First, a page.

When the bright cosmic beacons known as quasars try to devour too much gas, they spew some of it deep into space in fierce jets. This process kills quasars after short lifetimes while stifling the birth of new stars in their host galaxies, according to a new simulation. The result helps explain a basic mystery about why black holes grow only to a certain size in the cores of galaxies.
Quasars are the universe's most luminous sources of energy. Astrophysicists think they arise from white-hot gas spiraling into large black holes inside distant galaxies. Today, nearly all of these super-massive black holes lie dormant inside galaxies, swallowing only small amounts of gas. A few years ago, astronomers found that super-massive black holes obey a startling rule: Each one has grown just big enough to weigh about 1/500th as much as the surrounding bulge of stars in its galaxy, but no more than that (ScienceNOW, 5 June 2000). Astronomers didn't know why growth should stop at exactly that point.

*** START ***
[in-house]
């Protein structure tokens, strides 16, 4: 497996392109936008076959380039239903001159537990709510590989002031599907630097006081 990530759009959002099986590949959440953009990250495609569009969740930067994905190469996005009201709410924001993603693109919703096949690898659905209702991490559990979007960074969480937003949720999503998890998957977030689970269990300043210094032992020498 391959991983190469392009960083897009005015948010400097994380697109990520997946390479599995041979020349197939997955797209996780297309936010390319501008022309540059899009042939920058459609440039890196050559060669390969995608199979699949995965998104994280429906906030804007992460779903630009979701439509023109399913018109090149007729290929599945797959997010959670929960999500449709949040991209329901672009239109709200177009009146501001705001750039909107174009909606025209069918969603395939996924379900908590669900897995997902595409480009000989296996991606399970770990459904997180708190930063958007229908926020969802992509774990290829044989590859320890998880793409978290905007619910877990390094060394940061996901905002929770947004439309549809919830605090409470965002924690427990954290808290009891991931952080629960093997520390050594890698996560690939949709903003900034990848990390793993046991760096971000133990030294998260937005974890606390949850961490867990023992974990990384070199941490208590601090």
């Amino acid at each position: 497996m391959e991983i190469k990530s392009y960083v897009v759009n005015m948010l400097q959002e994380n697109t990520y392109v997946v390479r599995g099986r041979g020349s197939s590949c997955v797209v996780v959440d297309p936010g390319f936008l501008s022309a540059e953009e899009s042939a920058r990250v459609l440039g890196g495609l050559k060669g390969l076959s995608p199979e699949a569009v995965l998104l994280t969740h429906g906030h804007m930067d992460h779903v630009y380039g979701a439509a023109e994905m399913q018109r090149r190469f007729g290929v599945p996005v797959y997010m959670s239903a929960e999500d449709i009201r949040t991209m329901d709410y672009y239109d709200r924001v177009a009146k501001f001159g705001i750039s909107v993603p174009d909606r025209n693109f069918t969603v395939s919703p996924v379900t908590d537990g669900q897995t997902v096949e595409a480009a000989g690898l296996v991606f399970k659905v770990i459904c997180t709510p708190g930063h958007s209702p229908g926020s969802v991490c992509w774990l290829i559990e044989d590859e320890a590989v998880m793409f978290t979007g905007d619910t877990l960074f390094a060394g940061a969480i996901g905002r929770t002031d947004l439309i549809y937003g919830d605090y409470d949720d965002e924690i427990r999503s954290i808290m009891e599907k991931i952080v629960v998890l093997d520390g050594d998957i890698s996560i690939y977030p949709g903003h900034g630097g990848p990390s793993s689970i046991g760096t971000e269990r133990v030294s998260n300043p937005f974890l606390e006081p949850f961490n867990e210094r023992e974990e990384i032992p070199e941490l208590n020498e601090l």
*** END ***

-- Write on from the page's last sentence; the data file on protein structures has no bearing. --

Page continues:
The new model, published in the 10 February Nature, offers a clue. A team led by astrophysicist Tiziana Di Matteo of Carnegie Mellon University in Pittsburgh, Pennsylvania, used a supercomputer to simulate two galaxies colliding in the early universe. For the first time, the model includes the disruptive effects of black holes at the galaxies' cores. When the galaxies merge, their black holes combine. The new giant hole feeds on gas funneled inward by the collision's shock waves. The hole gains mass for about 100 million years as the hot matter around it blazes as a quasar. As its gravity gets stronger, the hole attracts more and more fuel. Ultimately, the energy raging from the quasar's hot matter drives most of the galaxy's gas far into space. That stunts the black hole's growth and also shuts down the quasar, while robbing the galaxy of its raw material to make new stars, Di Matteo says.
The model's close match to what astronomers observe is "surprising," says astrophysicist Mitchell Begelman of JILA at the University of Colorado in Boulder. Researchers don't know how a quasar converts matter into outbursts of energy, Begelman notes, so the model is a simple estimate of a complex process. "But they have to start somewhere, and this is the first simulation that does the whole thing," he says.